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Chicago Arts Survey Finds Revitalized Programs, Lingering Gaps

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An annual survey of arts programs in Chicago finds that schools throughout the city are offering more time in art and that more schools have strong programs than just four years ago. But 4 percent of the city's elementary schoolers don't have access to arts at all, and programs are still not distributed equitably throughout the city.

The city's school districts and the local nonprofit Ingenuity began surveying arts programs in 2013. That year, Chicago launched an Arts Education Plan that made arts a core subject and set the goal of requiring two hours of arts instruction per week in every elementary school—which would be facilitated by a newly extended school day. 

Each of the four years has seen an increase in arts programming, according to this year's report. There are more arts teachers than in previous years of the survey, and some 60 percent of the city's schools are now certified as "strong" or "excellent," the top ratings on the nonprofit's ranking system. The private sector reported more than $11 million in investments in arts in Chicago Public Schools. But some gaps remain: Still just 59 percent of schools offer two hours of arts instruction a week.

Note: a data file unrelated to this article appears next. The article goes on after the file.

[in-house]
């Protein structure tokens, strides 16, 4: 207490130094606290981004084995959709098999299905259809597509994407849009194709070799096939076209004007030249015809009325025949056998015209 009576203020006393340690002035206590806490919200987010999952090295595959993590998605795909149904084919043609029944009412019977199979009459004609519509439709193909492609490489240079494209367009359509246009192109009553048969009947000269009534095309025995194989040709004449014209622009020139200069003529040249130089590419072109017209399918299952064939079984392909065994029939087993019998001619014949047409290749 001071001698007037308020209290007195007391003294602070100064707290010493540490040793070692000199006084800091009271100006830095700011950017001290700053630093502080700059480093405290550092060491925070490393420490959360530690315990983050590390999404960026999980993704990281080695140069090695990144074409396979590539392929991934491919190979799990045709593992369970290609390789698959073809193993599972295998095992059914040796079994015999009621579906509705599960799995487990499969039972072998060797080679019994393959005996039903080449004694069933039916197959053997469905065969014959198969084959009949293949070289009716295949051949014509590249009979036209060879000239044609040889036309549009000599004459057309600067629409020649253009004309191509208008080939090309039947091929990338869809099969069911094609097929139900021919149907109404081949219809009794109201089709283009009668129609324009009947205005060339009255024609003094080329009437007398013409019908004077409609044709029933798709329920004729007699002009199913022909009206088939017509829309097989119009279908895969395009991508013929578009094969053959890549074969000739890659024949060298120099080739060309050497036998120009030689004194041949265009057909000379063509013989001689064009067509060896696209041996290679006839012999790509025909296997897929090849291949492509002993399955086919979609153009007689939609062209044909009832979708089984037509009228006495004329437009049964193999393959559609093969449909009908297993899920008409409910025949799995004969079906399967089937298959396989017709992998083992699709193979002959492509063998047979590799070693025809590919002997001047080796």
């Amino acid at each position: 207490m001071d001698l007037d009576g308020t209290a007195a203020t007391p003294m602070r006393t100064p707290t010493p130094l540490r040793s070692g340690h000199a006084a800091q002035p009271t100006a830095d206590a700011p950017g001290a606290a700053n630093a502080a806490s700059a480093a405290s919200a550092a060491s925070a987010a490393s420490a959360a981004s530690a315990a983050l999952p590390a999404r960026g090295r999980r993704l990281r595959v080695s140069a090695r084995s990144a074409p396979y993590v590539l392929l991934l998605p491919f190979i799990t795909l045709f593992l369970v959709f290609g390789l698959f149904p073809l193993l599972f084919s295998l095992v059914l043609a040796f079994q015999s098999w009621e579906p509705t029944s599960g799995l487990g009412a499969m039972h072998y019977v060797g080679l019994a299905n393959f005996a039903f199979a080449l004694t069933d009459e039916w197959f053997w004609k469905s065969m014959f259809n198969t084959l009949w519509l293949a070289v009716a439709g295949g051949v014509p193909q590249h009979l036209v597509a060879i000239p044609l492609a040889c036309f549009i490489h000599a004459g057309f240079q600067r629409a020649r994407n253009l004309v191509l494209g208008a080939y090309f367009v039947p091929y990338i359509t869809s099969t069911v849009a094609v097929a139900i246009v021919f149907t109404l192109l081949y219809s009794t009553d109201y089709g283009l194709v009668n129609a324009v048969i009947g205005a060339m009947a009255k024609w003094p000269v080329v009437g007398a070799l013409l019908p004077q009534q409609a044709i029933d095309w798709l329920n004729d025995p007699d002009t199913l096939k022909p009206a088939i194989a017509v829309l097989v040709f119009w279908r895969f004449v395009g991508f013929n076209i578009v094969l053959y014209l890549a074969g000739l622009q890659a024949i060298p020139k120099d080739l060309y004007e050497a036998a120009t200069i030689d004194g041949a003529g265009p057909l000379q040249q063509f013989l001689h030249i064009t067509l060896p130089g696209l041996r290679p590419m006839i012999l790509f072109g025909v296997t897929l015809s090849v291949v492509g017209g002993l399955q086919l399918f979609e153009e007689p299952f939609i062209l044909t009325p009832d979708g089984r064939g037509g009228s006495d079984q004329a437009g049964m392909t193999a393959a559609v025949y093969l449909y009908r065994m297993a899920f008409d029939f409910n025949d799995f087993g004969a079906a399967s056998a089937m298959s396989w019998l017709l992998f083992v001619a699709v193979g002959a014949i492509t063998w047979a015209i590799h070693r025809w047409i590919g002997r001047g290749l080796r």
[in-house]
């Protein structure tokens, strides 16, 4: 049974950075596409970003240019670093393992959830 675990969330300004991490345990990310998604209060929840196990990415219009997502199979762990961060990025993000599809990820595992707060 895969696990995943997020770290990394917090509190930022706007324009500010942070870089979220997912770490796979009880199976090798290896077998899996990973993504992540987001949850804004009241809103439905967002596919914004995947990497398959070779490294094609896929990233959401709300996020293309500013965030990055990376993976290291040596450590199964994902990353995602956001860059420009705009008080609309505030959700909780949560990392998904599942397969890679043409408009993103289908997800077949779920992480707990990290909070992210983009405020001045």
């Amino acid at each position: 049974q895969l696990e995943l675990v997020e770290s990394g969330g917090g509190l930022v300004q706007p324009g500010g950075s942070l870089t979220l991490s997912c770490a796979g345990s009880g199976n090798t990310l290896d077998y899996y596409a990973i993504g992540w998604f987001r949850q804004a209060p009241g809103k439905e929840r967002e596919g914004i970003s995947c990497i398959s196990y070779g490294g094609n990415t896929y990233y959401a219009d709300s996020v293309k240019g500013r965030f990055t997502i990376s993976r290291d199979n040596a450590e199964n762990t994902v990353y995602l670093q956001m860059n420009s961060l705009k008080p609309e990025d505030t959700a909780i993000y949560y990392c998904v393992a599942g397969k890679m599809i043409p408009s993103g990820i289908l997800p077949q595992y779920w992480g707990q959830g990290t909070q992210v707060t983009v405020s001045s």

The report comes along with an update to the city's ArtLook map, which shows programs in the schools by geography and by type.

Chicago Arts MapImage: ArtLook's map of schools in Chicago Public Schools with no arts instructors.

Chicago is one of a number of cities and states that are aiming to improve arts education programs by helping to show the public where such programs are and are not. Arts education programs in many cities and states had taken a hit when school budgets shrank earlier in the 2000s. Lower-income schools were often the hardest hit. 

Austin and Dallas are among the cities that have similar surveys. At the state level, California and New Jersey have also begun reporting on the location and quality of arts education programs. 

But despite the progress, many other cities have much less accessible information about their arts programs. And just because a school ticks a box— yes, we offer arts —doesn't mean the quality of programs is equal across schools. 

In Chicago, growth in arts programming is a bright spot in a district plagued by ongoing budget issues and political disputes. 


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